Alfred Cort Haddon, Sc.D., FRS, FRGS (Finsbury, 24 May 1855 – 20 April 1940, Cambridge) was an influential British anthropologist and ethnologist. Initially a biologist, who achieved his most notable fieldwork, with W.H.R. Rivers, C.G. Seligman, Sidney Ray, Anthony Wilkin on the Torres Strait Islands.
Alfred C. Haddon was the eldest son of John Haddon, the head of a firm of type-founders and printers. He attended lectures at King’s College London before entering Christ’s College, Cambridge in 1875. At Cambridge, he studied zoology. Shortly after attaining his Master of Arts degree, Haddon was appointed as Demonstrator in Zoology at Cambridge in 1882. For a time he studied marine biology in Naples. In 1883 he was appointed Professor of Zoology at the College of Science in Dublin. The same year he got married. Among his first publications were An Introduction to Embryology in 1887, and various papers on marine biology, which led to his being invited to go to the Torres Strait Islands to study coral reefs and marine zoology, and while thus engaged he first became attracted to anthropology.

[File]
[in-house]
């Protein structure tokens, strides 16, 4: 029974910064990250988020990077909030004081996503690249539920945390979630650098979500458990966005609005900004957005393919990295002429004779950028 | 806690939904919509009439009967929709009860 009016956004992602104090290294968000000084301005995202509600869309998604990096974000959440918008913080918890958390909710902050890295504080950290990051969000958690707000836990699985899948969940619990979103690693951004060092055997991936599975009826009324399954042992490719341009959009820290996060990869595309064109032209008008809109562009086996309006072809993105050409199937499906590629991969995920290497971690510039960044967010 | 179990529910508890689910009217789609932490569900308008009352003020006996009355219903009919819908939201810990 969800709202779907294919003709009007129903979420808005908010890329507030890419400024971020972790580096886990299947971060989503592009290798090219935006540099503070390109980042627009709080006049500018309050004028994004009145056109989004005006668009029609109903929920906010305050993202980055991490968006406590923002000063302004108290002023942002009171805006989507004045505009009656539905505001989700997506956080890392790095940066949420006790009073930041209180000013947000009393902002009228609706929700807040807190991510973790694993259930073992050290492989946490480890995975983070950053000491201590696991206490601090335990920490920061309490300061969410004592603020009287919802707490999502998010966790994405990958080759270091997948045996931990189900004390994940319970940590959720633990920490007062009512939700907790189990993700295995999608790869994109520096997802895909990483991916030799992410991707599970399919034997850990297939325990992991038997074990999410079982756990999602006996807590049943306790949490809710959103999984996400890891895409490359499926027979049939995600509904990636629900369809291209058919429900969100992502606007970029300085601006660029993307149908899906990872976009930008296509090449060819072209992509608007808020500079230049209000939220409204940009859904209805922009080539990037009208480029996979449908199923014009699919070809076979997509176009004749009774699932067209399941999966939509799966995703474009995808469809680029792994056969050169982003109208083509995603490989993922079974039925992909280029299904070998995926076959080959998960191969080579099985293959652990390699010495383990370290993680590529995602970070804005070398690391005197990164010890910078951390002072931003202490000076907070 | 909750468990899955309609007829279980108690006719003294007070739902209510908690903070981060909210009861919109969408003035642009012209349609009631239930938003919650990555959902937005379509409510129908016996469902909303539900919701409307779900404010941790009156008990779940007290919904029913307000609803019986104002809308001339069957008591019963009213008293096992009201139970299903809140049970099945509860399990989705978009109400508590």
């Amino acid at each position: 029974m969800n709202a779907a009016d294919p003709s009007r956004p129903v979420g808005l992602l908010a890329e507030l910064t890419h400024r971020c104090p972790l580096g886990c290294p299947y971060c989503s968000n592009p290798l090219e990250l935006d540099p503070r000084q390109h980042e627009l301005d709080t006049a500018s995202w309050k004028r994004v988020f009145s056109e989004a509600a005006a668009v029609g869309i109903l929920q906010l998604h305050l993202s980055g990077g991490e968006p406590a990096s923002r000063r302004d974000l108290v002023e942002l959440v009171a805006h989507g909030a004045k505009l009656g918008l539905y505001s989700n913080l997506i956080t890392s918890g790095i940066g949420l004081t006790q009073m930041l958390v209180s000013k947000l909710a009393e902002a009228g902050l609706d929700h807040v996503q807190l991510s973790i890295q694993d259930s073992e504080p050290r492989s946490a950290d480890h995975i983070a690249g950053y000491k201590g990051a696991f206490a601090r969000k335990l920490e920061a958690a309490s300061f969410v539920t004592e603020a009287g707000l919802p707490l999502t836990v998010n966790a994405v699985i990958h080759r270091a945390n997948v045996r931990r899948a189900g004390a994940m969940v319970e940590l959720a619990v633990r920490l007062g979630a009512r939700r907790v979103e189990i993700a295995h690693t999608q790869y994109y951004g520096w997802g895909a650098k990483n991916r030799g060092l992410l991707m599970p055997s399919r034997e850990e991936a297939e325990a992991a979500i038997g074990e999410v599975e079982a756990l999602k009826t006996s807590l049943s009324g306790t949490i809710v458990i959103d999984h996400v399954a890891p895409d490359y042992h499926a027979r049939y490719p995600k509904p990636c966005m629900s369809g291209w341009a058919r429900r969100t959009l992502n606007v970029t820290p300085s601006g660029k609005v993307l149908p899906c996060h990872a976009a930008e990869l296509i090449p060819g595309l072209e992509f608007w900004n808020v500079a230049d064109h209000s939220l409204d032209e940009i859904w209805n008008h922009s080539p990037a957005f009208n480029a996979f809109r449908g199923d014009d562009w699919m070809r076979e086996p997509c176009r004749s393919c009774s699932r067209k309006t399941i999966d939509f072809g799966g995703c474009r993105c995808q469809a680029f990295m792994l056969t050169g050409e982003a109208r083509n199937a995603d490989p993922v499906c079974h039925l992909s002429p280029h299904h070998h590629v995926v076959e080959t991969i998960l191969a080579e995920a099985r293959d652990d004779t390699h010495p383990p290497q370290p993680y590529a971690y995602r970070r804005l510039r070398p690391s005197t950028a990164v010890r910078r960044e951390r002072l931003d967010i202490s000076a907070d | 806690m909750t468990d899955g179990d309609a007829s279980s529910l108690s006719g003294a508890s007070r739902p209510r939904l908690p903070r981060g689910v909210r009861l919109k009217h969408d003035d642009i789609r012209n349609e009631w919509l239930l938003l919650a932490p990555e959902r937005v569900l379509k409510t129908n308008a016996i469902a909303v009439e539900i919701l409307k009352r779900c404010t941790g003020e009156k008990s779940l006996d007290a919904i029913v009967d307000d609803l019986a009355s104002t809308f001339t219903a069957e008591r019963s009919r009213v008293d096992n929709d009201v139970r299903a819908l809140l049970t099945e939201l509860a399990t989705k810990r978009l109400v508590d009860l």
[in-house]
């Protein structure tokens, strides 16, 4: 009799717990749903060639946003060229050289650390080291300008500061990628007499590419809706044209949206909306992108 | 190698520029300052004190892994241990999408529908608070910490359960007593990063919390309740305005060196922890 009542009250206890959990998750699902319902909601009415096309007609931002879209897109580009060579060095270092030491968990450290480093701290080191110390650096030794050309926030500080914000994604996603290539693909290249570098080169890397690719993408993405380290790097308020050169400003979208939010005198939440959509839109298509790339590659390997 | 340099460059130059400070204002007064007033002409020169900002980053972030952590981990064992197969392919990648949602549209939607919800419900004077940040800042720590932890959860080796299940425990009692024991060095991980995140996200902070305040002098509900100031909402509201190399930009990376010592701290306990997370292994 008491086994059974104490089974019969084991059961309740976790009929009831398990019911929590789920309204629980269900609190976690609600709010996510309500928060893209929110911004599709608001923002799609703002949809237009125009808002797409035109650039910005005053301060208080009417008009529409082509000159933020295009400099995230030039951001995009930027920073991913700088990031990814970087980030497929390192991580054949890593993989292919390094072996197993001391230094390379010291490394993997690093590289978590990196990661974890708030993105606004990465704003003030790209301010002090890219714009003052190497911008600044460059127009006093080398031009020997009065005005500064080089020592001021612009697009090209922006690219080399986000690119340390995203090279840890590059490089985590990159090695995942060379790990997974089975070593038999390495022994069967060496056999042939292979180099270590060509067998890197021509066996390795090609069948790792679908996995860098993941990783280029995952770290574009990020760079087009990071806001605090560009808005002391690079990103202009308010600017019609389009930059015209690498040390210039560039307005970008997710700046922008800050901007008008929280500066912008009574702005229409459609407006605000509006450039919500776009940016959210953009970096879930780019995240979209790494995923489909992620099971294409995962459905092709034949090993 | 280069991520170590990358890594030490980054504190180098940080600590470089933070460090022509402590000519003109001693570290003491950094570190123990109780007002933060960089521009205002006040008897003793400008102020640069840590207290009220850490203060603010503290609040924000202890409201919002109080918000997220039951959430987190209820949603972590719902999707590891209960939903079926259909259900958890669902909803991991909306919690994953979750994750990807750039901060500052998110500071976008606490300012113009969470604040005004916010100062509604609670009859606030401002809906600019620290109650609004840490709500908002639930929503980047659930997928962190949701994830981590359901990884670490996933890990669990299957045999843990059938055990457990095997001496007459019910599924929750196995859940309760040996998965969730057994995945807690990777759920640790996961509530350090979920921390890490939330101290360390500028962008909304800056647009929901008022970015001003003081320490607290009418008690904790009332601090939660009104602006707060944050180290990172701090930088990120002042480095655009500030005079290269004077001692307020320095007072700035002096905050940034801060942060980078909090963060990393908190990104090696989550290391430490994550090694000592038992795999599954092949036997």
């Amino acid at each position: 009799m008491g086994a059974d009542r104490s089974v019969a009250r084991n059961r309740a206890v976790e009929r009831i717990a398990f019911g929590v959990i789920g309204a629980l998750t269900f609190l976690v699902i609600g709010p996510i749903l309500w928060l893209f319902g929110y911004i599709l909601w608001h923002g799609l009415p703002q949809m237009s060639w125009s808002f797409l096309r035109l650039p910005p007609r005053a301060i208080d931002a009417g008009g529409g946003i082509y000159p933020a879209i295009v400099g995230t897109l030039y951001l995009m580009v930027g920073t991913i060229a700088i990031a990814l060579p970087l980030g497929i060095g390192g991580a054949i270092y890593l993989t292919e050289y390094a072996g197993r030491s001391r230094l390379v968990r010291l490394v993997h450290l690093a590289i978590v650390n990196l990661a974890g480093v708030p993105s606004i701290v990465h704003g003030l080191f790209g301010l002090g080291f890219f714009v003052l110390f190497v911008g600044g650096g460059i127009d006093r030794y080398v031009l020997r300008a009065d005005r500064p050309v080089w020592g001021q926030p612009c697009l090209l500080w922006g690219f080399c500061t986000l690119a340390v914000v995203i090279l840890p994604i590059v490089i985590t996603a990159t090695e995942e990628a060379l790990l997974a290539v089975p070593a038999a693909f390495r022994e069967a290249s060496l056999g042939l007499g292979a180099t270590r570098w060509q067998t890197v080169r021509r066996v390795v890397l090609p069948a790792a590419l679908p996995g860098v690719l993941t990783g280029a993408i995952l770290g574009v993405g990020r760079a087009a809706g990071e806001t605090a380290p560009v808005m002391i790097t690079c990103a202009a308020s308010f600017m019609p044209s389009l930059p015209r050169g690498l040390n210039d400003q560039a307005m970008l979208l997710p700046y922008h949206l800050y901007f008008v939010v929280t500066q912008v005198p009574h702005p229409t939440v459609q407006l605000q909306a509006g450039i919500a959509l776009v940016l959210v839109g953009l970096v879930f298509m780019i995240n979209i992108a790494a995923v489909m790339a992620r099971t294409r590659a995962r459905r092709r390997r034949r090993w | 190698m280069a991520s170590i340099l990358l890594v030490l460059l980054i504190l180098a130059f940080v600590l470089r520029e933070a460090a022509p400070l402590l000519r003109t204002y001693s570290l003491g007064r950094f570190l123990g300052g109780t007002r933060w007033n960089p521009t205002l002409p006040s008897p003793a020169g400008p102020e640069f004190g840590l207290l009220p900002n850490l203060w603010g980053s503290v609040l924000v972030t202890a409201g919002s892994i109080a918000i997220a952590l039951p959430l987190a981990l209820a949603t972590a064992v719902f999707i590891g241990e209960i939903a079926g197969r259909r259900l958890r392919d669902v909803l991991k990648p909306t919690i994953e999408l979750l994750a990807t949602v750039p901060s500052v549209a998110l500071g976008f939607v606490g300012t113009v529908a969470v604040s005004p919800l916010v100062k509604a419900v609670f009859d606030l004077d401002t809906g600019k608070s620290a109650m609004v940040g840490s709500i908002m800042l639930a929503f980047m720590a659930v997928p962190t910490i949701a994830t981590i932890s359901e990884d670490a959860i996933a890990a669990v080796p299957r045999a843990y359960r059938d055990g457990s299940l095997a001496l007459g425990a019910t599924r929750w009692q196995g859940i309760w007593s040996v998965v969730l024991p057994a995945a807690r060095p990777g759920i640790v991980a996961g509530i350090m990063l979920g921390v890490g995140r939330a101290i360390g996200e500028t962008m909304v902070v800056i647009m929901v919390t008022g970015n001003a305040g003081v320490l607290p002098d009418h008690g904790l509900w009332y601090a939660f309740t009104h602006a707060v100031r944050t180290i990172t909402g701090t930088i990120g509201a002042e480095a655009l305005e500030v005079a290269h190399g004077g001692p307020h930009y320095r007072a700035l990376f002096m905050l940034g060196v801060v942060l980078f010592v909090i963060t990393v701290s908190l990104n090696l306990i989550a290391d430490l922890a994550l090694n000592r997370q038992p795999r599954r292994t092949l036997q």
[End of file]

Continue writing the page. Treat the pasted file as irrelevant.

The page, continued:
On his return home, he published many papers dealing with the indigenous people, urging the importance of securing all possible information about these and kindred peoples before they were overwhelmed by civilization.
Read more about Alfred C. Haddon in the Post Scriptum of 'Magic and Magical Fetish'.